Analysis Of Incidents In The Life Of A Slave Girl By Harriet Jacobs

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Freedom has had many interpretations to many different kinds of people in centuries past. Throughout history, people have struggled with problems that enslave them. Entire populations have even moved to different countries in the search for freedom from the struggles that they have face in life. Slavery can be not only physically abusive, but also mentally and sexually. Harriet Jacobs struggled with many types of slavery during her lifetime. Her own personal definitions of freedom that she defines in her story, “Incidents in the Life of a Slave Girl,” changed throughout her life as a result of the different experiences that she faced. A person’s thoughts about an idea, like freedom, can change based off of their environment, the people around them, and personal experiences over time. Harriet Jacobs was born into slavery, but did not have complications until she was given to a slave owner whose father was Dr. Flint. Dr. Flint sexually pressured Jacobs during her childhood. The stress and distress that Dr. Flint was causing Jacobs drove her to define freedom for the first time in her life. Her desire for freedom came “when he told me that I was made for his use, made to obey his…show more content…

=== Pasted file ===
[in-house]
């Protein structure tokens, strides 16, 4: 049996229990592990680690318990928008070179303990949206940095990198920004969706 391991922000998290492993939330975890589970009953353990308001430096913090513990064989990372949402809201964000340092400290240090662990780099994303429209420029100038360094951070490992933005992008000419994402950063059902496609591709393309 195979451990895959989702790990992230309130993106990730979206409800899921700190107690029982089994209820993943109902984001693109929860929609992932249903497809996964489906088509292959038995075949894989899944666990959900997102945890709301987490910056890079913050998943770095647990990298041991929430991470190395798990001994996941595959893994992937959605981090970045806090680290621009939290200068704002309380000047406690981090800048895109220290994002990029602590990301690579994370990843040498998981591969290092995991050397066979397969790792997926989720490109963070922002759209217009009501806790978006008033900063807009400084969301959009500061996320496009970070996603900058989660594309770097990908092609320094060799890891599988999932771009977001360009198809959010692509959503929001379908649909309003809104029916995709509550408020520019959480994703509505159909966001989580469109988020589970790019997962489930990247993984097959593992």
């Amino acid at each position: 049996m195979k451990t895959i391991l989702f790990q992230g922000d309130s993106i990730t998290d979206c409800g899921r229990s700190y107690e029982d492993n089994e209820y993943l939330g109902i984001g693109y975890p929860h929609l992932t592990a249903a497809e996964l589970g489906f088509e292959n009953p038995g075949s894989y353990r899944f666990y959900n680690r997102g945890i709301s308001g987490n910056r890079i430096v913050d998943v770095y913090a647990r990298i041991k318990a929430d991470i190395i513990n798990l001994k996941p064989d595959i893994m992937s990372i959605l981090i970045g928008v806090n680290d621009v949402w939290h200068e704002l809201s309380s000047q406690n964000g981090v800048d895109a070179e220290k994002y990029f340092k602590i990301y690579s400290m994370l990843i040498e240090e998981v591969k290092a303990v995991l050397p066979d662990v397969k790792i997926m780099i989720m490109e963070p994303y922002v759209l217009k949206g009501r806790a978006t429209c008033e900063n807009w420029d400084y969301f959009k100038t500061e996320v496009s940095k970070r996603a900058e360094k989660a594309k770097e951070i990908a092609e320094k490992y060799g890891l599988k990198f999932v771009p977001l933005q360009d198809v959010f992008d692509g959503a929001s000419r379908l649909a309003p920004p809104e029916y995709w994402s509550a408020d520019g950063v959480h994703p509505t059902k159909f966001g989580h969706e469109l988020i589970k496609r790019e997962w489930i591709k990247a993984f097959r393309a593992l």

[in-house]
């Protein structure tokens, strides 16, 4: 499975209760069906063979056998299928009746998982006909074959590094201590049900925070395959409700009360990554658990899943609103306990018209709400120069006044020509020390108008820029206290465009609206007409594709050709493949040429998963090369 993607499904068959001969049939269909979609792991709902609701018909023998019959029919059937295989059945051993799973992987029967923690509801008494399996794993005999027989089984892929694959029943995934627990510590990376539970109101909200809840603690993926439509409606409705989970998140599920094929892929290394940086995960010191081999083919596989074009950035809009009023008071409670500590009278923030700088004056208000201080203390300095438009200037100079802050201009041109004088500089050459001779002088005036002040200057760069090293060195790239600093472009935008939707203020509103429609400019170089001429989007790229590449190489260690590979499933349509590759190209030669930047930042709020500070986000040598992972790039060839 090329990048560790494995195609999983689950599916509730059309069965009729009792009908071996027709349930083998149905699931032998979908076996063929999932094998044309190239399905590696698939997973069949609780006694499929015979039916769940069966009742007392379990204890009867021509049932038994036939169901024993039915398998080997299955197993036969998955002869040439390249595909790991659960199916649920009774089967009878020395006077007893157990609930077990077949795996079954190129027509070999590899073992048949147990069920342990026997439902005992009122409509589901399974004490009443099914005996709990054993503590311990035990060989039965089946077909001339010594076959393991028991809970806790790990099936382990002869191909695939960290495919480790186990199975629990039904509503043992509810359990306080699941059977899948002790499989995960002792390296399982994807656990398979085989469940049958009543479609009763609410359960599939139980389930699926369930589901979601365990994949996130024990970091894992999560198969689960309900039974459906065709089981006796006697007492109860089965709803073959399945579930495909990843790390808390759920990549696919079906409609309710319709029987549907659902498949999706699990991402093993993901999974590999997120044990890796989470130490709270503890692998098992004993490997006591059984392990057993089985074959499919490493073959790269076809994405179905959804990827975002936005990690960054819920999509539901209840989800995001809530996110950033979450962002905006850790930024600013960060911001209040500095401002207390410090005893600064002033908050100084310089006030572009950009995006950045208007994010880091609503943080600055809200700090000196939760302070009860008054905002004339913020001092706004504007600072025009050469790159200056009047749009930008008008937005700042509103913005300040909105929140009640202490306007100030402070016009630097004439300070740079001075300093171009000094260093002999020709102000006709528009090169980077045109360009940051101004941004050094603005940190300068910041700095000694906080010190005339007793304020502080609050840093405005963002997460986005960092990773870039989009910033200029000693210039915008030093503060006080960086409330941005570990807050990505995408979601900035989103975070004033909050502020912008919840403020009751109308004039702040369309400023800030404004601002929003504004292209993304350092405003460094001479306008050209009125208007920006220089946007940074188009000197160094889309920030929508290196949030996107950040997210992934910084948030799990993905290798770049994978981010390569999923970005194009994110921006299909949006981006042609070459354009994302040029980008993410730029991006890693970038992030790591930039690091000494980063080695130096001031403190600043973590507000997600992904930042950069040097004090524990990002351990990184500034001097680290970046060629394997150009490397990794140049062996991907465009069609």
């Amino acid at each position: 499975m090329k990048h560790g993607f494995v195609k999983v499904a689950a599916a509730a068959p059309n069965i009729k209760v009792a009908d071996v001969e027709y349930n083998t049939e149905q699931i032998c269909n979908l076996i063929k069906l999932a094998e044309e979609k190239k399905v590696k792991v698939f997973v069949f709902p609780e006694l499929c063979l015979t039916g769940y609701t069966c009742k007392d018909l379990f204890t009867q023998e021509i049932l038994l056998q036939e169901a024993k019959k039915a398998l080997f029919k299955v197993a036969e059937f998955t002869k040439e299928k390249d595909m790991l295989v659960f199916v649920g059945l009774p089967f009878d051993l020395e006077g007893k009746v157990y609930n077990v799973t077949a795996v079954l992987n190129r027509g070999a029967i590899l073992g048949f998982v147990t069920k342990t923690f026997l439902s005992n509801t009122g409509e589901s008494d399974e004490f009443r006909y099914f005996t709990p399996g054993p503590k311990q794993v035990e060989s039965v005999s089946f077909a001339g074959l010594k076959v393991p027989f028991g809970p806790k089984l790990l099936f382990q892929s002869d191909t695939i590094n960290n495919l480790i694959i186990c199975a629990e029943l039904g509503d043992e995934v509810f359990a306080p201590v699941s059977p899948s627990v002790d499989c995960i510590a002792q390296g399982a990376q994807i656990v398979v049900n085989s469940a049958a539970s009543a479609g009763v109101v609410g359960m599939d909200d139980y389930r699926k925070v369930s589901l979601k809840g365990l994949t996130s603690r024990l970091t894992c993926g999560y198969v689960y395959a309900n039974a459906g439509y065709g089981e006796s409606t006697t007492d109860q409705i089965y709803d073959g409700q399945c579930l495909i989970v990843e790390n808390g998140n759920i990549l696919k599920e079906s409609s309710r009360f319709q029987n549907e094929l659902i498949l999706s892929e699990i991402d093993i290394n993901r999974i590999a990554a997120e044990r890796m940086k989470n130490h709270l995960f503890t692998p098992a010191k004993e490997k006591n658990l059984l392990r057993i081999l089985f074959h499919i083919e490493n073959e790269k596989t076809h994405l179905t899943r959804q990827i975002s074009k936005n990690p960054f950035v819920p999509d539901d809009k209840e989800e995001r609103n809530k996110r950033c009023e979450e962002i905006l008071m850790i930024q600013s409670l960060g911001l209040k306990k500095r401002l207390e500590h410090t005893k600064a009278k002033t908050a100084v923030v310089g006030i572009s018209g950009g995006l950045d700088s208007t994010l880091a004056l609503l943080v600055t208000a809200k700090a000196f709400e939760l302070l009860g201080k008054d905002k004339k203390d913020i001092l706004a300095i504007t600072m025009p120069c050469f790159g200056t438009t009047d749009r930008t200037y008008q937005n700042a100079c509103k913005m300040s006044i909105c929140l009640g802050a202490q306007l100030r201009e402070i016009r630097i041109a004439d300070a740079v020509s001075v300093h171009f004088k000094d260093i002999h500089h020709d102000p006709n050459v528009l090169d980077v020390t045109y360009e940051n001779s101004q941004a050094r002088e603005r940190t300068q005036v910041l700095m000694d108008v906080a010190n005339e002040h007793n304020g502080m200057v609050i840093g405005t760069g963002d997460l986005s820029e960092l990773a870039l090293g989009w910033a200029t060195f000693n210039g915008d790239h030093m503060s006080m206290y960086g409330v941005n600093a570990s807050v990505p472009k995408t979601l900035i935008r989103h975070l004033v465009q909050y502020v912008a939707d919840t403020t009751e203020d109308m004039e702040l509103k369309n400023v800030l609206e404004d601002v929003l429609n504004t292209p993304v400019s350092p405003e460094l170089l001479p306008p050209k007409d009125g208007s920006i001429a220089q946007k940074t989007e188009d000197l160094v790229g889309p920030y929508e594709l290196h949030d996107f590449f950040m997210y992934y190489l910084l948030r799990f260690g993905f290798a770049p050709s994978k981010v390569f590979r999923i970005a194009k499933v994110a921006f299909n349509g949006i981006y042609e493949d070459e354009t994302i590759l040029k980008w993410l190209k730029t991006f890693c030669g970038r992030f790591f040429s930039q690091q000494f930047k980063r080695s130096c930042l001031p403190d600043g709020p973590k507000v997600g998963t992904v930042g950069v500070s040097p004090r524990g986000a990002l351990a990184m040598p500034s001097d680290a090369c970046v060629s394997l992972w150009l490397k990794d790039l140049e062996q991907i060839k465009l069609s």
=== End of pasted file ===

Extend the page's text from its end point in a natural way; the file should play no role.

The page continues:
Jennie Miller, an International Social Science Review author, describes Harriet Jacobs in her article, “Harriet Jacobs and the ‘Double Burden’ of American Slavery,” as “first, as a mother concerned with the best interest of her children, and, second, as a woman who desired to be free” (37). Jacobs’ children gave her even more motivation to fulfil her quest for freedom because if she became free, it would be easier for her children to become free. Miller even says that, “Jacobs was determined that she children” that “[s]he would be willing to die to help her children gain their freedom” (37). Jacobs’ definition of freedom, freedom from her slave owner, was reinforced by the idea that her children could become
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